Messages sent via Facebook’s private messaging system ask if “you are in this video?”, “this is your video?”, or similar video related questions. The messages, which come from accounts that belong to your Facebook friends, include a link that supposedly opens the video being discussed.
The messages are scams designed to steal your Facebook account login details or trick you into installing malware. The messages are sent from Facebook accounts that have been compromised by criminals and used to launch spam and scam campaigns. If you get one of these messages from a Facebook friend, it most likely means that your friend’s account has been hijacked.
If you click the link in one of these messages, you may be taken to a fraudulent website that has been designed to look like a Facebook login page. A message on the site will claim that you must log in before you can see the video. In reality, there is no video. If you enter your Facebook email address and password on the fake site, criminals can collect the information and use it to hijack your Facebook account. They can then use your account to send the same scam messages to all of your friends.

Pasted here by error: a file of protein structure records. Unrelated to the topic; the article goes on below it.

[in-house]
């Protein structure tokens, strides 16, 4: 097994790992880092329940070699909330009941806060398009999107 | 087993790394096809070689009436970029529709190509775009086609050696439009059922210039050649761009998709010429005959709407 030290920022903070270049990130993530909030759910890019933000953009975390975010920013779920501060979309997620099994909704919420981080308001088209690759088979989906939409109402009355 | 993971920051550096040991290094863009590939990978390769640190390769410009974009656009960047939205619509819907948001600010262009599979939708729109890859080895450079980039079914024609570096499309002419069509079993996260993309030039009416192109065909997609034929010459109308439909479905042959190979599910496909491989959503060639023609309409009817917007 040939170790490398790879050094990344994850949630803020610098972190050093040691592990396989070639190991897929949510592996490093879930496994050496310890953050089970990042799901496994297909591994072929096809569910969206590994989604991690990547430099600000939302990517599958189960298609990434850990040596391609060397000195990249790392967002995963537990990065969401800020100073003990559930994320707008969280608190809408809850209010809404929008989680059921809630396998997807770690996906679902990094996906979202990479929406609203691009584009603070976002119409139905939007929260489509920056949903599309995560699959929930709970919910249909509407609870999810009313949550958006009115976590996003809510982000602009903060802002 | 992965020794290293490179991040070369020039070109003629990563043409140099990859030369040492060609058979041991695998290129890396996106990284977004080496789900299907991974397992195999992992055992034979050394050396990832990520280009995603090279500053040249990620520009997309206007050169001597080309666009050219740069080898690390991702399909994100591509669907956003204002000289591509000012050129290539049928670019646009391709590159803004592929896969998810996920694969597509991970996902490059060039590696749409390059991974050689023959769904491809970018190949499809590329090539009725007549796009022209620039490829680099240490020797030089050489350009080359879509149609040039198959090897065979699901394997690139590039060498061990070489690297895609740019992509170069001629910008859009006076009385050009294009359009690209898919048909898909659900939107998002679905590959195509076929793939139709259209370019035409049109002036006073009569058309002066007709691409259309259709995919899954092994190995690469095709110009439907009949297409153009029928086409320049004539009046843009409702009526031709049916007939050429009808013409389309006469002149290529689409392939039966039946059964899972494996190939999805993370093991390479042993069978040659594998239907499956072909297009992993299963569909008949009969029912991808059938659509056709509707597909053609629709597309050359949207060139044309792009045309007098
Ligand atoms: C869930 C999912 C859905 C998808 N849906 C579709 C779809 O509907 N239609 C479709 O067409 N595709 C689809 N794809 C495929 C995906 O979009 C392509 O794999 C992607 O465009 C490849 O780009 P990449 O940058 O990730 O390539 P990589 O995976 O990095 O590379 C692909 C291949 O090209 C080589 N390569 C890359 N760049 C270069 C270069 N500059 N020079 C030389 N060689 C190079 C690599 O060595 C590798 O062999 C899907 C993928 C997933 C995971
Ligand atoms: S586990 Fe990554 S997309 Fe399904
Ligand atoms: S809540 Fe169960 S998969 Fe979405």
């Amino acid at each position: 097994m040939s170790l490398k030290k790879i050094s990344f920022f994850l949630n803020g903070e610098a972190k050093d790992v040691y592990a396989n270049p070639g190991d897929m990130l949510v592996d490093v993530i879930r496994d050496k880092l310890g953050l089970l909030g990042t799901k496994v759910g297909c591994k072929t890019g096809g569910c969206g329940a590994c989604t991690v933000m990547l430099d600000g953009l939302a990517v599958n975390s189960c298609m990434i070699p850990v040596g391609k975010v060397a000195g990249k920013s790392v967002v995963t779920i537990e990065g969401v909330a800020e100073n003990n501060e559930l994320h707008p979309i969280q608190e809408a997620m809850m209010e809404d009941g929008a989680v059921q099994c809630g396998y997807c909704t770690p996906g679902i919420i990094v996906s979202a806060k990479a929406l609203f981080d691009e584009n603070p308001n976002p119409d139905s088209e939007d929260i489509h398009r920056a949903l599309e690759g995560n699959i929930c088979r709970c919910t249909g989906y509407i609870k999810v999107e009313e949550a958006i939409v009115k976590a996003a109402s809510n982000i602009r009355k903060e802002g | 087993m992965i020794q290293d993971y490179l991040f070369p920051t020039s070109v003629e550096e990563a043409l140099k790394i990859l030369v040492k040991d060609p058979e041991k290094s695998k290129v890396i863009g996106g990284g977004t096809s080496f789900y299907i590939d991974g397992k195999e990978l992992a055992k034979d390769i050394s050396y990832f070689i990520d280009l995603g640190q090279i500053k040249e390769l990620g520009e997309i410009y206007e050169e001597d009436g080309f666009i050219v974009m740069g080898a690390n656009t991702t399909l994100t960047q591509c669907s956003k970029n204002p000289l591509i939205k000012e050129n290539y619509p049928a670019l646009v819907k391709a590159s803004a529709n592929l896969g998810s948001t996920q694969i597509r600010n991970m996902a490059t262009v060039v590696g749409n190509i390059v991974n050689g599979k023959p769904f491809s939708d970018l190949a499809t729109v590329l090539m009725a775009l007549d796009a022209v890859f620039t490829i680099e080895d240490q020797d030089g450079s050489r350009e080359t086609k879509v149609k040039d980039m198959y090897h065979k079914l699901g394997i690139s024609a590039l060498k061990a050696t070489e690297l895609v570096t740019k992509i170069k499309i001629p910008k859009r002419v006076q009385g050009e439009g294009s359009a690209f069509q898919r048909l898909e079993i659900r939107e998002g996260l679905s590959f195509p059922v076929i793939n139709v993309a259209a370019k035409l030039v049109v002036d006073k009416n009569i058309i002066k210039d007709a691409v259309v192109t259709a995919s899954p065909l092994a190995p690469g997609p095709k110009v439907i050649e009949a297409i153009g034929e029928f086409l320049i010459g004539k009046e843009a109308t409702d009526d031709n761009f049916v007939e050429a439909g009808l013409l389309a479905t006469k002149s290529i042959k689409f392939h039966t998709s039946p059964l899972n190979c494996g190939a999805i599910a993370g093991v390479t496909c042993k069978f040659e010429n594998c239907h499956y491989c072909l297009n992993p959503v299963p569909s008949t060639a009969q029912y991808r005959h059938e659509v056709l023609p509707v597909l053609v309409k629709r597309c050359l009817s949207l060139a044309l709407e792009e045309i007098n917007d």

Alternatively, clicking the link may take you to a website that harbours malware. Once on the site, you may be tricked into downloading and installing the malware on your computer.
In fact, these messages are just the latest in a series of very similar attacks that have targeted Facebook users for years. Several earlier versions have used the “is this you in the video” ruse to trick people into relinquishing control of their Facebook accounts or installing malware. Other variants of the scam messages falsely claim that the sender has seen you in a photo rather than a video.
If you receive one of these messages, do not click any links that it contains. And, try to let the friend that owns the account that the message came from know that his or her account may have been compromised.
You are in this video?